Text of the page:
Schmand

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Questions and Answers – Definition of Schmand

 

Question:

Many German recipes call for SCHMAND.  I believe it is made with cream or sour cream.  Do you know of a substitute?  In one recipe for a baked pasta dish, you pour it over the noodles add grated cheese and bake.  Schmand comes in containers like yogurt (200 g).  Thanks for your help. – Christel (10/23/02)

 

Answer: 

SchmandThe best way to describe schmand is a fresh cream (similar to Creme Fraiche or whipping cream) that has a spoon-firm consistency.  The name itself is an old rural name for cream.   It is a lot like sour cream and has a has a lower fat content than Creme Fraiche.  It is used in baking and cooking.

Since schmand is not readily available in the United States (although it does exist here), a pureed combination of cream cheese and cottage cheese is a great way to make a substitution for it:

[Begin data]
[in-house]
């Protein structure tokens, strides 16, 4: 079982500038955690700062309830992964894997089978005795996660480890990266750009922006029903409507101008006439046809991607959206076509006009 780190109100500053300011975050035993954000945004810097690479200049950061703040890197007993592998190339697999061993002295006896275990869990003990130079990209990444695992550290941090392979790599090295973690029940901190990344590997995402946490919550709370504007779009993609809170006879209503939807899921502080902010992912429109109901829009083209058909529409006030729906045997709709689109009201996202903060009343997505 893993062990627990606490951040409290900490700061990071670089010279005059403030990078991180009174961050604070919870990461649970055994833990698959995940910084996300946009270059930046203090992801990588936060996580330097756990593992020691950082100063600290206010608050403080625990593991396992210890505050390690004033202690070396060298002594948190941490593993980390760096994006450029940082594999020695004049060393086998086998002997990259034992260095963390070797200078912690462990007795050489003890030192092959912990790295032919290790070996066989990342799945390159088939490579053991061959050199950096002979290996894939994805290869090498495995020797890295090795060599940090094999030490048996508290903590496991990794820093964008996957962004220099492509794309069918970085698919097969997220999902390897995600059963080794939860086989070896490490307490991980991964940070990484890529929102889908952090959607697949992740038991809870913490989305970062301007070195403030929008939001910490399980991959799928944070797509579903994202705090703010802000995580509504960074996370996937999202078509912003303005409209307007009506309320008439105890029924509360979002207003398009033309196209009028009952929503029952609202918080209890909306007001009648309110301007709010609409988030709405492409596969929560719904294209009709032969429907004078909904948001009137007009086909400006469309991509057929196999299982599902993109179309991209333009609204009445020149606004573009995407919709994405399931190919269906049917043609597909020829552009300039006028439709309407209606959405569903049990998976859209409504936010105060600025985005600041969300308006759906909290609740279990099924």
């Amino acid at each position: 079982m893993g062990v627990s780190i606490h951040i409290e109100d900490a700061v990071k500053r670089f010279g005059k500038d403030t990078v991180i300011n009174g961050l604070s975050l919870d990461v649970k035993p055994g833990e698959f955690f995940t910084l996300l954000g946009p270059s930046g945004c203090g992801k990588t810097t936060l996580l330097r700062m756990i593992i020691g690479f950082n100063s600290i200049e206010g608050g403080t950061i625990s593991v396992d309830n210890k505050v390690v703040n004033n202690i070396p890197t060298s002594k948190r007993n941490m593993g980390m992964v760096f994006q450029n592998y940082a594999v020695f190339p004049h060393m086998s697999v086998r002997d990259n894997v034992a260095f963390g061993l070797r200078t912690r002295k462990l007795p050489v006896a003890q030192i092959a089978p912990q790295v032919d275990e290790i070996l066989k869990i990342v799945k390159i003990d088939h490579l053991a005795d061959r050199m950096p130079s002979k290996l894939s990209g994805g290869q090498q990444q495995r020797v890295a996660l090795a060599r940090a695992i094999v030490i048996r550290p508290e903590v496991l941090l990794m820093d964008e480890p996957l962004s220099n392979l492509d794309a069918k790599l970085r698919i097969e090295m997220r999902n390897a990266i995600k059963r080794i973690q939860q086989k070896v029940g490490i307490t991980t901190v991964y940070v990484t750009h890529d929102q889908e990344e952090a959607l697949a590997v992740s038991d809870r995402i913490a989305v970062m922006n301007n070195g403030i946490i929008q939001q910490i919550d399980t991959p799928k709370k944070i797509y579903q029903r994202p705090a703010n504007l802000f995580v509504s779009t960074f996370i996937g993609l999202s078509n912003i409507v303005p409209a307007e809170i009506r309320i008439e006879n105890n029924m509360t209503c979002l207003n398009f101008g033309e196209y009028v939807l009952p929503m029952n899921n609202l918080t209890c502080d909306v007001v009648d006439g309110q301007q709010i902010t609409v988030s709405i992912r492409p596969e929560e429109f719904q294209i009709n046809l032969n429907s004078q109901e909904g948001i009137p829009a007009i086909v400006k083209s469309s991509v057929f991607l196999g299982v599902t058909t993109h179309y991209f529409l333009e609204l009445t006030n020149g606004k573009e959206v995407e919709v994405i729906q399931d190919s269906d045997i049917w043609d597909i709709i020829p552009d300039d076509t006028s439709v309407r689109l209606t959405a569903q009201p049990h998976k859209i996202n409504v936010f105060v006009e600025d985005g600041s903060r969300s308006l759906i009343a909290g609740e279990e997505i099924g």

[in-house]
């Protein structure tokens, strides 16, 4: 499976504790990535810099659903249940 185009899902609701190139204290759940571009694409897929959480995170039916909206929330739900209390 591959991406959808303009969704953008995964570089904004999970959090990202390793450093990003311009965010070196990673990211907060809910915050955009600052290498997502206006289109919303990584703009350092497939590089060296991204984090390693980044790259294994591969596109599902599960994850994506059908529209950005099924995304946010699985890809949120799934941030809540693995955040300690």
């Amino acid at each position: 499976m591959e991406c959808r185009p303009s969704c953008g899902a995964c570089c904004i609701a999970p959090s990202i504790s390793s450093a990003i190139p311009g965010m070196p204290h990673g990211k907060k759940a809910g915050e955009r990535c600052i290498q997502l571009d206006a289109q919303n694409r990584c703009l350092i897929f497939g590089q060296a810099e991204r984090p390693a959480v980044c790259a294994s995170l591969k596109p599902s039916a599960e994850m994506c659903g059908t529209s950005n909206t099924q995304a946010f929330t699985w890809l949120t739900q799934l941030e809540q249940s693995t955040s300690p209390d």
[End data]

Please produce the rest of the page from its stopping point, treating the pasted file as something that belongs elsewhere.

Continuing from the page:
German Schmand Recipe:

16 ounces of Cottage Cheese
8 ounce package of Cream Cheese

In a blender, blend the cottage cheese until smooth.  Then add cream cheese and blend well.

 

Source:

Recipe from GermanDeli.com

 

Comments and Reviews

2 Responses to “Schmand”

  1. Vera patton

    I grew up in Bremerhaven and had lots of herring salad with beets but never heard of Schmankerl, is that a southern terminology?

    Reply
    • Whats Cooking America

      From what information I have been able to gather, “Schmankerl” is a term used to denote Austrian / Bavarian dishes. I’m not able to find much detail around this term. Hopefully someone else can chime in.

      Reply

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